Global efforts to cut corruption and improve government quality have made little progress in the last 10 years, despite bright spots in Africa and Eastern Europe, the World Bank said Tuesday.
The aid agency's global governance report for 2006 shows several regions backsliding or stagnating since 2004 in the fight against graft, including East and South Asia, Latin America and even the rich nations in the Organization for Economic Cooperation and Development (OECD).
The lack of progress since the World Bank's first report in 1996 is “sobering,” with gains in some countries generally cancelled out by setbacks in others, the authors said. “For now we cautiously conclude that we do not have as yet any convincing evidence of significant improvements in governance worldwide,” the report said. The survey seeks to mould indicators such as political stability, democratic safeguards, rule of law and control of corruption into an annual snapshot of how the world's 6.6 billion people are governed.
Eastern Europe and the Baltics made further progress against corruption, but since 2004 lost some gains in the quality of business regulations, the report said. Finland won top honors in fighting corruption, followed closely by Singapore. Overall, Denmark won consistently high marks for governance among rich nations, while former Soviet states Ukraine, Armenia and Georgia made dramatic gains in the past five years.
The World Bank, which lends some $23 billion a year for aid projects, has denounced corruption as a drain on development and a major obstacle in the fight against poverty and disease. Although former World Bank head Paul Wolfowitz ruffled feathers by linking some loans to countries' anti-graft efforts, the issue remains at the top of the bank's agenda. Some African countries are making strides toward good governance, including Kenya, Algeria, Sierra Leone and Tanzania, but “other African countries still face enormous government and development challenges,” a summary of the report said. Meanwhile, emerging economies are catching up with rich nations. More than a dozen countries, most of them in formerly communist Eastern Europe, scored higher on key measures of governance than countries such as Greece and Italy.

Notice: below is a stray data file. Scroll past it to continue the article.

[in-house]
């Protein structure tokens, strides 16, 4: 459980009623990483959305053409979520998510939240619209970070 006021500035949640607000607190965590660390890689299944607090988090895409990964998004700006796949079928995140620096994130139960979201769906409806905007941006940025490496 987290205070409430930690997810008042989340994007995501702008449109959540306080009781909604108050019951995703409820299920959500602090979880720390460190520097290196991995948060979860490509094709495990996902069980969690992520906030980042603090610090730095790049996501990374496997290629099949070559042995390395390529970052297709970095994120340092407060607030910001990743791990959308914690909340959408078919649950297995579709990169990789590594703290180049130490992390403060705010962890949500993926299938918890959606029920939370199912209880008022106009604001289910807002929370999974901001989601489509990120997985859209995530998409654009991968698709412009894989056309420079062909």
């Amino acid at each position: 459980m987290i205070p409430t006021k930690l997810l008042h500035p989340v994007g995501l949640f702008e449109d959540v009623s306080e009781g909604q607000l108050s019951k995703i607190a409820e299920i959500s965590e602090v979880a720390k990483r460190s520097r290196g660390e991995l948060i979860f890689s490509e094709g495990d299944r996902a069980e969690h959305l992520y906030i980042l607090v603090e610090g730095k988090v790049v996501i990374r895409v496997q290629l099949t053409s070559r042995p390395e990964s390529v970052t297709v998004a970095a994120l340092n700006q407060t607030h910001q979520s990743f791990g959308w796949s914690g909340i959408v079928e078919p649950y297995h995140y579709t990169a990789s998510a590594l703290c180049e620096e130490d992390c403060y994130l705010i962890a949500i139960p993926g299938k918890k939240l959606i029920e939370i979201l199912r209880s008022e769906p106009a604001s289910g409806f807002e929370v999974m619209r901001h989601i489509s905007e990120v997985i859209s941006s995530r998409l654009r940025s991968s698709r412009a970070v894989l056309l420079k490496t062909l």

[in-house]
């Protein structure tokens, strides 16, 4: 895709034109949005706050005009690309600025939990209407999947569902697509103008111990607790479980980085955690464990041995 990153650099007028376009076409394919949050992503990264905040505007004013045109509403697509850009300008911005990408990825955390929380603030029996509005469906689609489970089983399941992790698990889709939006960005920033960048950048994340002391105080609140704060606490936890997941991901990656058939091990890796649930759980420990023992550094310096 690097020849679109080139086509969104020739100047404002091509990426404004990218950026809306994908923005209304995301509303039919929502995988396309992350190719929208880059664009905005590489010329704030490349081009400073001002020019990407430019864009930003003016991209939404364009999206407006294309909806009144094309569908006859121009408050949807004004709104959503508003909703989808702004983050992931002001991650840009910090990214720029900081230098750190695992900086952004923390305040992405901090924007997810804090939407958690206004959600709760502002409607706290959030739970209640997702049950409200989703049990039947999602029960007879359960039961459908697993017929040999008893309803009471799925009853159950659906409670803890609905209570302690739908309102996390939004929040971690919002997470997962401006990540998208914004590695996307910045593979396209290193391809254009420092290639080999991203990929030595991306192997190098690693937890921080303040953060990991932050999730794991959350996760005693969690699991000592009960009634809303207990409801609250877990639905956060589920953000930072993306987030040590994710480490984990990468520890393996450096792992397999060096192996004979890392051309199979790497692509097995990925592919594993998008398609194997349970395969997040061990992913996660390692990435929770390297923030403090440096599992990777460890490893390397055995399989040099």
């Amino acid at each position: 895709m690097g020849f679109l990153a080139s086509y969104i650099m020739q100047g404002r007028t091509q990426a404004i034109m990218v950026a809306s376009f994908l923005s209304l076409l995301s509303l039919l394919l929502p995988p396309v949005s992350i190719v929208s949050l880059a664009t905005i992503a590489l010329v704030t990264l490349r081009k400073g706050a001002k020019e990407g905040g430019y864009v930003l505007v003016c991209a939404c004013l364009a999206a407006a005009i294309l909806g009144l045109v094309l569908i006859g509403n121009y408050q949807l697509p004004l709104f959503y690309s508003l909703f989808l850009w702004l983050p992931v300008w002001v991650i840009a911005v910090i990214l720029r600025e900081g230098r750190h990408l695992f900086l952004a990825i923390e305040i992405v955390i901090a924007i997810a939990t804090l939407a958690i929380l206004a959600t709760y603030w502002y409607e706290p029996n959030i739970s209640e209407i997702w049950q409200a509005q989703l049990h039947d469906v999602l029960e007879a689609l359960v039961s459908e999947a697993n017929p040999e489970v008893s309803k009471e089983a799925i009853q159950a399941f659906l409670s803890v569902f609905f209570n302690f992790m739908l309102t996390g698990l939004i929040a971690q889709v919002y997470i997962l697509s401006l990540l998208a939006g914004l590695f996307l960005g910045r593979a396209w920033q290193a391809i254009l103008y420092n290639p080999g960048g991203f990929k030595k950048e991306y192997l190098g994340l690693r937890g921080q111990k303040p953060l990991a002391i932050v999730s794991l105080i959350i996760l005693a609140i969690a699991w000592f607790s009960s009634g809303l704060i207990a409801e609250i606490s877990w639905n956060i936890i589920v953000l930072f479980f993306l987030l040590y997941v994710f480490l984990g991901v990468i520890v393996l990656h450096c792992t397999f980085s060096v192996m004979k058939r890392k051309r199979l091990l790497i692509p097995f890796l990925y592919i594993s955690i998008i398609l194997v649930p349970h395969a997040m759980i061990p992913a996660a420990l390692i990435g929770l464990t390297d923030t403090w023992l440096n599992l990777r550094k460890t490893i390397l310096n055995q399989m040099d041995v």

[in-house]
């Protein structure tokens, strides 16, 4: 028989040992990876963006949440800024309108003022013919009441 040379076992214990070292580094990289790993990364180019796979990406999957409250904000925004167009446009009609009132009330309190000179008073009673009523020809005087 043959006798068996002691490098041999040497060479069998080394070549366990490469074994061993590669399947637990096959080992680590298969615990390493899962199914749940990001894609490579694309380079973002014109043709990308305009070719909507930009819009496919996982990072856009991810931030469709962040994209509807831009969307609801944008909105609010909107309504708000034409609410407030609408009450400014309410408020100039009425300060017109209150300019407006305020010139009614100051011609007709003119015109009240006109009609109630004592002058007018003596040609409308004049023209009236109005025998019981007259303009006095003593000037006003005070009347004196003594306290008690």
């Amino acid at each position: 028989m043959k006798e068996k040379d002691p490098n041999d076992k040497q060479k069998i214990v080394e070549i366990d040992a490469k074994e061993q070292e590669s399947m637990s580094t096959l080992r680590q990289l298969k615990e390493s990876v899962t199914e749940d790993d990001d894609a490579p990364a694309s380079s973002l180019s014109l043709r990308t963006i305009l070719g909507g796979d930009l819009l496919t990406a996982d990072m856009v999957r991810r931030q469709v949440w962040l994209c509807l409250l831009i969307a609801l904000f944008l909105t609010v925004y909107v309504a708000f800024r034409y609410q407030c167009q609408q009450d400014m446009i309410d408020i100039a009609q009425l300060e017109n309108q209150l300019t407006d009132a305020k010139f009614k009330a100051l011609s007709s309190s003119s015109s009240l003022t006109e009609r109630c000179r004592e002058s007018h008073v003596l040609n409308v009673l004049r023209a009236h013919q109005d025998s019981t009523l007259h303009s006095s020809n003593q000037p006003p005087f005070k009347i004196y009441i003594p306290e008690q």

Slovenia, Estonia and Hungary got some of the highest scores in Eastern Europe, while Chile, Uruguay and Costa Rica got high marks in Latin America. Yet Brazil, Latin America's largest economy, has backtracked on core economic measures of governance since about 2003, the report showed. China in 2006 improved its anti-corruption stand and the rule of law, but civil freedoms and political stability declined, the World Bank found. In Asia, Hong Kong managed to improve its already excellent anti- graft record last year. Singapore ranked just ahead, though its rating for political freedoms declined since 2004. Taiwan, South Korea and Malaysia also ranked high in fighting corruption and regulatory quality. In the Middle East, the United Arab Emirates and Israel ranked highest in controlling corruption and providing favorable regulations for business. Other Gulf states came in next, followed by Jordan, Tunisia and Saudi Arabia.
In Europe, Denmark led in four categories, including rule of law. Finland topped the survey's two other measures, among them fighting graft. Italy and Greece generally ranked at the bottom of the scale. South Africa and Ghana were top-ranked in key governance measures in sub-Saharan Africa. The survey combines data from 33 publicly available sources to calculate worldwide governance indicators. (monstersandcritics.com)